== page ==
stress, tardy males & wet garlic

I am writing this on our farm in the French Vendée where, as we plant more crops and the weeds start romping away, stress levels are rising fast. It doesn't help that while the workload increases, it’s impossible to get a Frenchman to work on Sunday or curtail lunch. Annoying as it is, I can’t help admiring such uncompromising relegation of the demands of work; lunch is quite rightly non-negotiable. Staffing up for our manic, hungry gap-plugging eight week season is always going to be challenging, but we have a great team and despite the shorter hours I suspect they get as much done.

Up until now our courgettes had us worried as they were throwing out female flowers and initiating fruits only to abort them because the tardy male flowers were yet to make pollen available to fertilise the fruit. Today, with the sun out, the first males are opening and the bees are at work so we will be picking next week. It looks like we will have a fine crop which, with luck, will be tailing off as the UK crop starts in June.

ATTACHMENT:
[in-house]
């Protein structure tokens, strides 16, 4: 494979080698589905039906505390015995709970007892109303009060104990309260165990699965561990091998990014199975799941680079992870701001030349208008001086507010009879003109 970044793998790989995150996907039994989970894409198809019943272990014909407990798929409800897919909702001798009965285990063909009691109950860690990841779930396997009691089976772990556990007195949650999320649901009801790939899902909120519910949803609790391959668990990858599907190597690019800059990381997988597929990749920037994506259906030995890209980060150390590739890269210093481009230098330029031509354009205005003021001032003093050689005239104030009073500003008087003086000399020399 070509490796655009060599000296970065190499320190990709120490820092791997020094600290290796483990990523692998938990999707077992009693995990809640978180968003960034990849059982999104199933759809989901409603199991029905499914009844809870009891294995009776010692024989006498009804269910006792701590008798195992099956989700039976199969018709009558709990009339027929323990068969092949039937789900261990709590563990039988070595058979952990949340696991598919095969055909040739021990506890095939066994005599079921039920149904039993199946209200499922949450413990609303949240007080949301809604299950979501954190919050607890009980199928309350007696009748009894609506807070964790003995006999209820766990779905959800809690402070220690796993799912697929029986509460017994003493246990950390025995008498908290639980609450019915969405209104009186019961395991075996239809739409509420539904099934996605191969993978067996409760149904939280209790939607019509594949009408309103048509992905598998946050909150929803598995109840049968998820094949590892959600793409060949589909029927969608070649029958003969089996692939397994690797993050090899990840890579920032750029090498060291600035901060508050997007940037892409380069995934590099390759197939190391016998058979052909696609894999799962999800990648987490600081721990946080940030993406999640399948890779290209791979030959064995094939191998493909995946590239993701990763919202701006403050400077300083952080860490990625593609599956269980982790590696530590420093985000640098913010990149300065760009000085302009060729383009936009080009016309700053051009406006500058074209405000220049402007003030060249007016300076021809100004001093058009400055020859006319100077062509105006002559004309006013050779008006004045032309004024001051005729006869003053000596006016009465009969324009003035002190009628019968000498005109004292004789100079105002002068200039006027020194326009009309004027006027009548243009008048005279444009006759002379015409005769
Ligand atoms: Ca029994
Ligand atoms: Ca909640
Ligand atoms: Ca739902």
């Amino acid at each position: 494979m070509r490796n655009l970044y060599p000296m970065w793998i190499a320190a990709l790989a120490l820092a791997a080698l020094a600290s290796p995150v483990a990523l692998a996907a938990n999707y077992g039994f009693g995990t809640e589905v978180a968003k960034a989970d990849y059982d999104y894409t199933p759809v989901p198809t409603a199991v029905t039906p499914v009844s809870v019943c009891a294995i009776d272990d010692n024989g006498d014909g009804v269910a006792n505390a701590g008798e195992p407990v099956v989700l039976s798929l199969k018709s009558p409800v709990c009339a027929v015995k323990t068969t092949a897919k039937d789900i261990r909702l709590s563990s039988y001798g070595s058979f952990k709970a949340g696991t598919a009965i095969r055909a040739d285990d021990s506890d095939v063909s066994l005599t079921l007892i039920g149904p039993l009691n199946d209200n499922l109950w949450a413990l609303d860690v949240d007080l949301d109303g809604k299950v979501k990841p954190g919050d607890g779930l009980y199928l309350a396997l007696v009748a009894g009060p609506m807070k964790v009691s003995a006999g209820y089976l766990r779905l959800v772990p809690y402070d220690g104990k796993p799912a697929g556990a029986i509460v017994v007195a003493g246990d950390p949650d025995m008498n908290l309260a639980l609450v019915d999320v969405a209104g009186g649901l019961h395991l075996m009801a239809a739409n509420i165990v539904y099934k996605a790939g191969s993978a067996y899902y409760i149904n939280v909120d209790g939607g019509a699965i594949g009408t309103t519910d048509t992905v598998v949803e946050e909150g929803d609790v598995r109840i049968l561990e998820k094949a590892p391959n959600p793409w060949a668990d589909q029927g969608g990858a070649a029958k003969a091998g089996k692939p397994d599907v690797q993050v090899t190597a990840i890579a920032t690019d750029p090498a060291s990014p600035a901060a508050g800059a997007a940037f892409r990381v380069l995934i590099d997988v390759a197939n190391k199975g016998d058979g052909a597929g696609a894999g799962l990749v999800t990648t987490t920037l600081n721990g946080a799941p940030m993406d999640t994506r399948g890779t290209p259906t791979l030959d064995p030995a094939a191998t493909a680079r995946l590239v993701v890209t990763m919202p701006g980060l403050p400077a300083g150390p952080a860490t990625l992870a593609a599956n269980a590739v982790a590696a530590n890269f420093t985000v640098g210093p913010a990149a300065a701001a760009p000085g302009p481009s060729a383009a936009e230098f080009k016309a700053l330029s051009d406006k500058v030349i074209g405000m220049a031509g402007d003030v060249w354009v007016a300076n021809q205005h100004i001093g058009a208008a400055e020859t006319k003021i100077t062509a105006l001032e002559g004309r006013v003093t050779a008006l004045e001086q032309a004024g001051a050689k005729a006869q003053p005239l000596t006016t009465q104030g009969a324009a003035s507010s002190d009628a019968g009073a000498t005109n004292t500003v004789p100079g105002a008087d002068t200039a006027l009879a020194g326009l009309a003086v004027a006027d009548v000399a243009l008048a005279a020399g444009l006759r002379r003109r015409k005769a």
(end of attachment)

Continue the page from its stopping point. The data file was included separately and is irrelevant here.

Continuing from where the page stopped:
Frustratingly, damp weather means mildew has wreaked havoc in the lettuce here, but thankfully our early lettuce in Devon is much better and will be ready in two weeks. Meanwhile kohl rabi, turnips and cabbage all look good and will be in your boxes soon, and this week we are busy with spinach, chard and the best crop of garlic I have ever grown. After 15 years of growing it in Devon we have given up and moved most here to the Vendée, where it is less prone to the fungal disease rust. Much of the crop will be harvested immature and soon arrive in your boxes as ‘wet’ garlic. You will find it milder than dry garlic and can use the whole plant, leaves and all, while they are fresh. I like to finely slice it and marinade in vinaigrette before tossing in a green salad, and it’s great in a stir-fry or omelette. Keep it in the fridge and use in larger quantities than dry garlic, adding it later in your cooking. Just don’t mistake it for a baby leek!

Guy Watson